On the evolutionary effects of linkage and deleterious mutations in small populations
1999 (English)Doctoral thesis, comprehensive summary (Other academic)
The aim of this thesis is to evaluate the effect of deleterious mutations and linkage on variation in neutral markers and fitness in small populations. The study is based on two main approaches, one by using computer simulations, the other by exploring genetic variation in a cyclical parthenogen, Daphnia pulex (Crustacea: Cladocera).
Deleterious mutations can lead to an associative overdominance at a linked neutral marker in small populations which result in a positive relationship between heterozygosity and fitness. Such an effect can arise due to marginal effects of selection on multiple loci. The effect of deleterious mutations can both reduce and increase heterozygosity at a linked neutral marker, depending on parameters of selection, dominance, recombination rate and population size. The heterozygosity reducing effect referred to as background selection becomes dominant with increasing population size and stronger selection. The mode of reproduction affects the linkage among loci. Estimates of population subdivision, based on neutral markers, are dependent on whether the effect of deleterious mutations increase or decrease variation at the neutral marker. In small populations the effect can lead to underestimates of subdivision.
Associative overdominance arises more easily in cyclical parthenogenetic populations, where reproduction alternates between sexual and clonal periods, than in sexual populations. The effect of deleterious mutations is dependent on the length of the asexual period. A long period can result in associative overdominance at a neutral marker and in a large segregational load, observed as a drop in fitness among sexually produced individuals.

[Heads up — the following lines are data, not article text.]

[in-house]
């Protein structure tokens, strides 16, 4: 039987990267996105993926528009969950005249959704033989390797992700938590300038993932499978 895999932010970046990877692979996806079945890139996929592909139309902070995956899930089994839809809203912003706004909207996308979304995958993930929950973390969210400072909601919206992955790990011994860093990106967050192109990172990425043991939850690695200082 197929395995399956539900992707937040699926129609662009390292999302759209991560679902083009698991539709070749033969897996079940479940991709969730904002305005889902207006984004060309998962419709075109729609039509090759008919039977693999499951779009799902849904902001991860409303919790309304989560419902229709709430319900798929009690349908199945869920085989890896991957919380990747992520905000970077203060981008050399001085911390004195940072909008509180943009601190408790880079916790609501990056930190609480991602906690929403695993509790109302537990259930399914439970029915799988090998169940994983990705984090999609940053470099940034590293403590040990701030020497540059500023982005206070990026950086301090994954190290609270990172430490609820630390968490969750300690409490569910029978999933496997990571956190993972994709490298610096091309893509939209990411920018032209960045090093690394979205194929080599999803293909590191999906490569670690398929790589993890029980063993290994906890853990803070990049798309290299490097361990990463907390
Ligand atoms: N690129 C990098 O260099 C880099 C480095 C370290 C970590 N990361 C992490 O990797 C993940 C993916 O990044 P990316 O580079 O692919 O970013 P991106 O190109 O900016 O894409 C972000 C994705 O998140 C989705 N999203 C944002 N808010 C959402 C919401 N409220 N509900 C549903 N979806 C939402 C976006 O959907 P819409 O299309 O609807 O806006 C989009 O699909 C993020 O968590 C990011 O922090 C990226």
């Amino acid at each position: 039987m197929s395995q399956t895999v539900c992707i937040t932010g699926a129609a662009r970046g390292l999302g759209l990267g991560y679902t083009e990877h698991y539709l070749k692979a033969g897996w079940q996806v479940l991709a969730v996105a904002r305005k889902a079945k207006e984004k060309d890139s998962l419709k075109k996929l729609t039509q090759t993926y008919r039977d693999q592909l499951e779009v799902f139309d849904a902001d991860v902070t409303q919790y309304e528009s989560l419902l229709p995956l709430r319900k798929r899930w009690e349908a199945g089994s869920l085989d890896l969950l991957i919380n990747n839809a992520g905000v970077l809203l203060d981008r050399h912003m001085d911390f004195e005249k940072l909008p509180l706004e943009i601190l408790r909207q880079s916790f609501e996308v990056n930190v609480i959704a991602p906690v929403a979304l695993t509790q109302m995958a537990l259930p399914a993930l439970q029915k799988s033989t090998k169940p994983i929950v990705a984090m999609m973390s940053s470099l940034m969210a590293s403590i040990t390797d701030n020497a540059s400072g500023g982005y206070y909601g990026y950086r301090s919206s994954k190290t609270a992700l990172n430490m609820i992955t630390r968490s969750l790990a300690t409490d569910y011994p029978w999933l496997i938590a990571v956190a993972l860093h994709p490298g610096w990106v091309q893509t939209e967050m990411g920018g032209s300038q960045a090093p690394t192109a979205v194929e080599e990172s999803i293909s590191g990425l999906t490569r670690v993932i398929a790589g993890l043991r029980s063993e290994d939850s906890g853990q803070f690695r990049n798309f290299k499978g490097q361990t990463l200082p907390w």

Microsatellite variation in Daphnia pulex from Sweden and Finland revealed two different evolutionary lineages, characterised with high level of subdivision and isolation by distance. The variation indicates a non-equilibrium system, shaped possibly by fluctuations in population size or selection.
Variation in fitness related traits, asexual propagation and sexual response, in Daphnia pulex are dependent on crowding, and has a genetic basis.
Place, publisher, year, edition, pages
Uppsala: Acta Universitatis Upsaliensis , 1999. , 32 p.
Comprehensive Summaries of Uppsala Dissertations from the Faculty of Science and Technology, ISSN 1104-232X ; 474
Developmental biology, Breeding systems, Daphnia pulex, deleterious mutations, linkage, neutral variation
Research subject Genetics
IdentifiersURN: urn:nbn:se:uu:diva-363ISBN: 91-554-4536-5OAI: oai:DiVA.org:uu-363DiVA: diva2:163480
1999-10-11, lecture room 142, Genetic Centrum, SLU, Uppsala, Uppsala, 09:15